Australian Off Road Campers & Caravans Matrix review
Australian Off Road Campers’ Maxtrix takes comfort from within offroad.
As more Aussies venture offroad, the demand for luxury appointed hard-shell RVs increases, blurring the line between camper and caravan. The Matrix from Australian Off Road (AOR) heeds this call, evolving from the marque's popular Quantum to include an internal kitchen. Despite an array of comforts, the designers have strived to keep the Matrix's weight down ensuring its suitability for the bush.
SA's Flinders Ranges seemed an appropriate place to test the Matrix. We headed for a winter hiatus at Brachina Gorge where, at that time of year, it's pleasant during the day but cool at night. Thankfully, the Matrix's insulation kept us warm.
The tow vehicle for this test was a Range Rover Sport (there's nothing like slumming it) and I have to say the combination performed well under tow. I'd expect that many lighter, cheaper vehicles would make suitable towing candidates.
The Matrix is underpinned by a powder coated steel chassis, which rides on AOR-designed independent trailing arm suspension, with coil springs and twin shock absorbers on each wheel. There are also 12in brakes and 2,200kg bearings on each 15in wheel. Two 140L polyethylene water tanks are fitted fore and aft of the wheels and although they probably could withstand some punishment, both have full galvanised sheet protection. In the towing department, the drawbar is fitted with a Hitchmaster DO35 offroad coupling.
Fibreglass is the material of choice for the roof and walls - a composite construction that uses vacuum bonded inner and outer fiberglass cores with poly foam insulation in between. This combination provides strength while maintaining a lighter weight. That same theme continues in the Matrix's interior, with Nycel (a plastic composite) used for the kitchen cupboards and aluminium upholstered in vinyl for the overhead lockers.
Many RV manufacturers battle against dust ingress and AOR enjoys considerable success in this area. This particular Matrix has no permanent vents and uses pinch weld seals for the external bins and interior living room. The internal diesel-fired Webasto cooktop eliminates the need for venting, but I find them limiting as they have only one primary burner and another to simmer.
Looking around the Matrix body shows items such as a front far side storage bin and larger drawer, as well a pole/fishing rod holder, hinged firewood carrier (essential in places like national parks), and a stone guard-protected drawbar with two 4.5kg gas cylinder, two jerry can holders and the hitch. And in addition to the internal kitchen, the near side slide-out Weber barbecue offers travellers the best of both catering worlds.
Other items that caught my eye were the larger than usual and custom designed (in some cases) brackets for items such as the awning, and the mounting bar for two more jerry can holders and the spare wheel. The rear bar even features a separate zipped compartment for carrying rubbish out of environmentally sensitive areas.
How you view the Matrix's interior will depend on whether you come from a camper trailer or caravan background. However, I have to say that even caravanners will appreciate what has been achieved here, especially given that the external width is within tow vehicle peripherals. The Matrix fits a front north-south bed, rear near side kitchen, far side corner bathroom and far side dinette within 4.9m. Impressive.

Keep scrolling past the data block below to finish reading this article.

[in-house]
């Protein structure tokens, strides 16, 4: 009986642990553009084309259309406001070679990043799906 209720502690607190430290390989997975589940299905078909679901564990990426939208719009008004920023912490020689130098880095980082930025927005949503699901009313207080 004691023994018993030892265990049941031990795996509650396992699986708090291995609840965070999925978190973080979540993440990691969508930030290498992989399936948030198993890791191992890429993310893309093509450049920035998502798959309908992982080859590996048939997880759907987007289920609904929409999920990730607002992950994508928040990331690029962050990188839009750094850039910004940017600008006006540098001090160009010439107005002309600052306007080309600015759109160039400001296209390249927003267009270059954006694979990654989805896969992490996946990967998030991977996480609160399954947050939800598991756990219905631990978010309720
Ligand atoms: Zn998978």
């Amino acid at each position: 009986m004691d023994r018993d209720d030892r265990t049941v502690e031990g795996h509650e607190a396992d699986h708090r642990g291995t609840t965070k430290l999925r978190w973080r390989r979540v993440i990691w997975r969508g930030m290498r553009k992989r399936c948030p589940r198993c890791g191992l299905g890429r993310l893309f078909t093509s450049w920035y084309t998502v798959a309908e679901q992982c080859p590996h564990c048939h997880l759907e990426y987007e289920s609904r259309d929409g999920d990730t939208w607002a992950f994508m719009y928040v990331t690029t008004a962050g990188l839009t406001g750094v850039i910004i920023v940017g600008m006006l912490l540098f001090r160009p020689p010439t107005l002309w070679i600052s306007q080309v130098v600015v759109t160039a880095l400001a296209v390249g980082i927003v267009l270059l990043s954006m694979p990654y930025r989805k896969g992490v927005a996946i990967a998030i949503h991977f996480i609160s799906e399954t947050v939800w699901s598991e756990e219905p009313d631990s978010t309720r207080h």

The kitchen bench is quite a good size - I have seen far smaller kitchens in much larger rigs. The L-shape bench houses a stainless steel sink with drainer and the aforementioned diesel-fired cooktop, tucked into the corner. Six large drawers mean there is also ample kitchen storage, although some space is taken by the dual 100Ah AGM house batteries. The Vitrifrigo 130L fridge sits above its remote compressor between the drawers and the entry door.
In a compact rig such as this one, designed to travel to some very out of the way places on rough roads, I'd expect the bathroom cubicle to be small. The Matrix's bathroom, however, contains a Dometic vacuum-flush toilet and a flexible hose shower, both of which are vented by a roof hatch. The drain bung provides a dust proof interior - not to be forgotten when showering. In addition to the internal shower, there is also an exterior unit for those who like a quick rinse before stepping aboard.
As with the rest of the camper's interior, the front queen bed maxes out the available space, with overhead lockers and towel rails on either side, plus a slew of drawers underneath. Windows on either side allow great cross-ventilation, but I wondered if a roof hatch above the bed would have been better for warmer climates.
This may be a small rig, but its technology is very sophisticated. Two 135W solar panels keep the batteries charged when out bush and a 300W inverter supplies the separate 240V inverter GPO circuit. Additionally, there are interior and exterior mains supply points. Keeping energy use to a minimum, LED lights are fitted inside and out, while the Eberspacher diesel heater, Truma water heater and inverter hide under the dinette.
The Oxford Dictionary defines Matrix as, among other things, an "environment in which something develops". This seems fitting given the considerable experience and design knowledge at the AOR factory that went into this rig's construction.
The Matrix almost forges its own class given its size, weight, and suitability for offroad tracks akin to a camper, combined with the internal fittings of a caravan: it's exciting to see a company of AOR's ilk leading the charge.
Australian Off Road
15 Caloundra Road
Caloundra, QLD, 4551
(07) 5499 6606
Suspension: Independent coil spring trailing arm
Price (as shown): $85,000